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Publication numberUS7473352 B2
Publication typeGrant
Application numberUS 11/105,792
Publication dateJan 6, 2009
Filing dateApr 14, 2005
Priority dateApr 14, 2005
Fee statusLapsed
Also published asUS20060231501, US20090173698
Publication number105792, 11105792, US 7473352 B2, US 7473352B2, US-B2-7473352, US7473352 B2, US7473352B2
InventorsArild Sundeng
Original AssigneeOptic Fuel Clean Equipment, Inc.
Export CitationBiBTeX, EndNote, RefMan
External Links: USPTO, USPTO Assignment, Espacenet
Apparatus for detecting and removing moisture and contaminants in a fuel storage tank
US 7473352 B2
Abstract
An apparatus for detecting and removing moisture and contaminants from fuel stored in a tank includes optical fiber for examining the fuel for moisture and contaminants, a light source and a lens; a suction hose insertable into the tank; a pump connected to the suction hose, a waste holding container for receiving moisture and contaminants; a contaminant filter connected to the return hose; and a valve between the pump outlet, the waste holding container and the contaminant filter inlet.
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Claims(8)
1. An apparatus carried on a movable support for detecting and removing moisture and contaminants from fuel stored in a tank, the apparatus comprising:
(a) optical fiber for examining the fuel for moisture and contaminants, further comprising a light source and a lens;
(b) a suction hose insertable into the tank;
(c) a return hose insertable into the tank;
(d) a pump having an inlet connected to the suction hose, the pump also having an outlet;
(e) a waste holding container in fluid communication with said pump outlet for receiving moisture and contaminants;
(f) a contaminant filter having an inlet and an outlet, the filter outlet connected to the return hose and the filter inlet in fluid communication with said pump outlet; and
(g) a valve between the pump outlet, the waste holding container and the contaminant filter inlet,
wherein said hoses and said optical fiber are enclosed within a common carrier for insertion into said tank as a unit.
2. The apparatus of claim 1, further comprising an air compressor driving the pump.
3. The apparatus of claim1, wherein the common carrier comprises a spring enclosing the suction hose, the return hose, and the optical fiber.
4. The apparatus of claim 1, further comprising a directional probe attached to the optical fiber, to the suction hose, and to the return hose.
5. The apparatus of claim 1, wherein said valve further comprises a shut-off valve between the pump outlet and the waste holding container and a selector valve directing fluid from the pump outlet to either a waste measuring container or the contaminant filter inlet.
6. The apparatus of claim 1, further comprising a gravel filter between the suction hose and the pump inlet.
7. The apparatus of claim 1, further comprising an outlet from the waste holding container to the pump and an outlet from the pump to a waste disposal container.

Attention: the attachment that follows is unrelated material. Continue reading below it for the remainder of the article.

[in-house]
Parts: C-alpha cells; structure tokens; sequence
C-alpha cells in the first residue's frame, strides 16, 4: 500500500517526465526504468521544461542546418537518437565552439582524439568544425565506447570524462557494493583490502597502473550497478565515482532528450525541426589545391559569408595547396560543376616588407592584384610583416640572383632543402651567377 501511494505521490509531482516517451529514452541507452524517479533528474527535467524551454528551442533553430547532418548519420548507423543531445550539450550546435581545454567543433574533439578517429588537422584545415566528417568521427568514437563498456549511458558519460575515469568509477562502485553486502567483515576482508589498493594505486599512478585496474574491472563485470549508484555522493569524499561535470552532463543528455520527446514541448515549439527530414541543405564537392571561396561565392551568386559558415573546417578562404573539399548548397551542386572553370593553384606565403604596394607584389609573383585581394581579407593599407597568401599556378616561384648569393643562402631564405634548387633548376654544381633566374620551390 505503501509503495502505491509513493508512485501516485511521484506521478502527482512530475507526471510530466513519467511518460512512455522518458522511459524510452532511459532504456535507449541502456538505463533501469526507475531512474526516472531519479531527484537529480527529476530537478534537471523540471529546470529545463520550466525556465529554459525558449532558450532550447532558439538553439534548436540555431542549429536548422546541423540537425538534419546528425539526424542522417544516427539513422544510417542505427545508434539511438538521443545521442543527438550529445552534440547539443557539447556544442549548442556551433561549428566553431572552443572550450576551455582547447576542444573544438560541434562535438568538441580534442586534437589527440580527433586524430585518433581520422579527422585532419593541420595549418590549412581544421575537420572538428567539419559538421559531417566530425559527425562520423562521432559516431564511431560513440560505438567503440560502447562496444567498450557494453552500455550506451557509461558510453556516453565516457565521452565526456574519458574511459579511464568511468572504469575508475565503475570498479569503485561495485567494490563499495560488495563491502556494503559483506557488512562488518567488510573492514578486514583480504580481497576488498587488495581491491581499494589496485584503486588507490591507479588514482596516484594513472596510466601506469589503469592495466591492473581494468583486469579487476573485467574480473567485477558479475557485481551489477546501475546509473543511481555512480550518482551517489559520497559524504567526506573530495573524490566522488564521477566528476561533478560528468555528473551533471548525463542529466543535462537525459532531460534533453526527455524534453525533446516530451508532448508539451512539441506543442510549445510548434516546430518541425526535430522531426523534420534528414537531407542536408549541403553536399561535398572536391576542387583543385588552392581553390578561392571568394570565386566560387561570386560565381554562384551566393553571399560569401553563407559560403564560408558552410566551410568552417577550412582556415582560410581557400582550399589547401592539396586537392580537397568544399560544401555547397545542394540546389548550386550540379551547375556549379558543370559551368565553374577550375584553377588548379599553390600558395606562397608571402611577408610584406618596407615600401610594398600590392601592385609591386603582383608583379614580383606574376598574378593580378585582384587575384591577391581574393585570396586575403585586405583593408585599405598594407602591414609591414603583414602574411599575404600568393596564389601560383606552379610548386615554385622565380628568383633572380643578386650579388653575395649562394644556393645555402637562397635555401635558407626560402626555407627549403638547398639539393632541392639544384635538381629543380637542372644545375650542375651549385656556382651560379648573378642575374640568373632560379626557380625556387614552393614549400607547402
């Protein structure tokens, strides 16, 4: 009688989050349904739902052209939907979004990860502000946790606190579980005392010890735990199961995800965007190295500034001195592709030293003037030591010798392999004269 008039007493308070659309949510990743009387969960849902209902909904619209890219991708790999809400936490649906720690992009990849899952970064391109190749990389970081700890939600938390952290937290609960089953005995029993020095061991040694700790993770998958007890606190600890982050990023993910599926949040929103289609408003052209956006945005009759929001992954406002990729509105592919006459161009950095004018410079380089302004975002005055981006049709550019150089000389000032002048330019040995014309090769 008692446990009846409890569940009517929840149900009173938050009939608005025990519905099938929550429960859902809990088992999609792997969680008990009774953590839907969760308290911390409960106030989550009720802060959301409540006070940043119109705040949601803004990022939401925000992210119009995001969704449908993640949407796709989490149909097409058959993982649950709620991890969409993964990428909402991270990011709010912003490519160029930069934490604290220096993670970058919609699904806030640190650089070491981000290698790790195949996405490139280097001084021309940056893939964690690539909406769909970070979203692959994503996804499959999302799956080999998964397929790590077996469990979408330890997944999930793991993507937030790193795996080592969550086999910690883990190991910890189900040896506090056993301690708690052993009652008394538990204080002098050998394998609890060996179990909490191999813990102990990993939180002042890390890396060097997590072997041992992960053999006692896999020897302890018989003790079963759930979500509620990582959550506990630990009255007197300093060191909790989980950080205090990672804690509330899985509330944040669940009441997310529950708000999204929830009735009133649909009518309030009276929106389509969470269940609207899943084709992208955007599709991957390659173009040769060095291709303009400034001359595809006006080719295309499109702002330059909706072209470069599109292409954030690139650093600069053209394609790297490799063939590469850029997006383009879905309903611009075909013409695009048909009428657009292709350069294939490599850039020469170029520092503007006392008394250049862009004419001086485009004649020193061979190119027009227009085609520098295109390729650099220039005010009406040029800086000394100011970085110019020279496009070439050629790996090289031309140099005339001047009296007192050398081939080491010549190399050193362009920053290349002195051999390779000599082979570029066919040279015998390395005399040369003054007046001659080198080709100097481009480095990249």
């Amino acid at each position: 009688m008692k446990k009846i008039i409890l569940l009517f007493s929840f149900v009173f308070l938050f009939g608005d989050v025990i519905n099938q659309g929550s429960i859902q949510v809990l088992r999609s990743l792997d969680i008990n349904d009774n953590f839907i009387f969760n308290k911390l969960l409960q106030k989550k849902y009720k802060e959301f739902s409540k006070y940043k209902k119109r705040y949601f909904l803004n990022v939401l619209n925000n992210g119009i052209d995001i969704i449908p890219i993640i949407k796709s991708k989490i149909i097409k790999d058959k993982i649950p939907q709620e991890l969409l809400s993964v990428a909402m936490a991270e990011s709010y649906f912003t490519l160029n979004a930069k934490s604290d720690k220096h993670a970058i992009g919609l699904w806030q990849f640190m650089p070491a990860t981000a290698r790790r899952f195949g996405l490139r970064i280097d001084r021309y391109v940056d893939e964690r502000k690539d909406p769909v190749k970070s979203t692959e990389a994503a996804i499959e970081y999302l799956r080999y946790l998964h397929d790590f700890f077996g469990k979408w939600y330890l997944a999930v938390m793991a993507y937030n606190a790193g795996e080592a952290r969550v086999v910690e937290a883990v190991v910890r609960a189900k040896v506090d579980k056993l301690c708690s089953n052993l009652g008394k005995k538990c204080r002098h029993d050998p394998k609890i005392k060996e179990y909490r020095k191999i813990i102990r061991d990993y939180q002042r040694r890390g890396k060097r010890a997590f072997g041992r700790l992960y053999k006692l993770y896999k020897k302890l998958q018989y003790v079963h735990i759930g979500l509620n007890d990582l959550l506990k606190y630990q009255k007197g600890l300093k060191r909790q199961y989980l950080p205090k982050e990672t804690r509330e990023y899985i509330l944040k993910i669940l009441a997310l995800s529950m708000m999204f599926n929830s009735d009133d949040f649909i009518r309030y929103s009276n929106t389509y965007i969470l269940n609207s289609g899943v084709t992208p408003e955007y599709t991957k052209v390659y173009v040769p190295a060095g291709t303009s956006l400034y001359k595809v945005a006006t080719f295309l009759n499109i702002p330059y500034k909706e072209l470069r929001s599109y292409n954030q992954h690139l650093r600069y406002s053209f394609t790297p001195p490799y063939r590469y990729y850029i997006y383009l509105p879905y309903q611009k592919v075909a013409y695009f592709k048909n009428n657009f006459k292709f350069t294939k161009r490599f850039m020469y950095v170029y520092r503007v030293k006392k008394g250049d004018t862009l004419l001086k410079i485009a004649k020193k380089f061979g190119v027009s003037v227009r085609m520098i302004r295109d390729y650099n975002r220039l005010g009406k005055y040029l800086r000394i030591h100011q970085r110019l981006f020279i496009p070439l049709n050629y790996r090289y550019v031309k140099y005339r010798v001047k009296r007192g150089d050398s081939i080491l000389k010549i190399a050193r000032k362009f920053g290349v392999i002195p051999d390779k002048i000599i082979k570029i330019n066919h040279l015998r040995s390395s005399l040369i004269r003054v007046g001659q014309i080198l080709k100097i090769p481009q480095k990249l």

8. The apparatus of claim 1, wherein the apparatus is mounted on a vehicle for transport.
Description
BACKGROUND OF THE INVENTION

The present application relates to an apparatus and method for removing water and other contaminants from fuel, and particularly to the use of a fiber optic cable and lens for viewing the presence of such water and contaminants.

Operation and maintenance have quickly become the new buzzwords in regulatory circles. Ask any inspector about underground storage tank compliance issues and the inspector will quickly cite leak detection, cathodic protection testing, piping, sumps and under-dispenser boxes as primary concerns. Water has this nasty habit of getting into places where it does not belong. This includes sumps, dispenser boxes, basements and even tanks. Water can enter tanks by way of the infrastructure, which includes pipelines, barges or trucks. But it can also enter an underground storage tank (UST) or above ground storage tank (AST) by condensation, fill boxes or tank sumps. Of course, a tank at a retail service station is the last place an owner-operator wants to find water. That water needs to be removed before it gets sucked into a motor vehicle's fuel tank, which can lead to irate motorists.

A number of organizations have developed recommended practices and standards to monitor water in tanks and provide for its removal. Before the days of automatic electronic liquid sensing and inventory devices, some operators daily used a special paste on a gauge stick to determine if water had entered the tank. American Petroleum Institute included procedures within their recommended practices with the goal to minimize the water content and maximize fuel quality. See API 1621, “Bulk Liquid Stock Control at RetailStations,” and API 2610, “Design, Construction, Operation, Maintenance, and Inspection of Terminal & Tank Facilities.” Steel Tank Institute recommends that water be removed from steel storage tanks on a regular basis within their tank installation and maintenance practices. Petroleum Equipment Institute's RP 100-2000, “Recommended Practices for Installation of Underground Liquid Storage Systems,” states, “Install tanks to facilitate water removal.”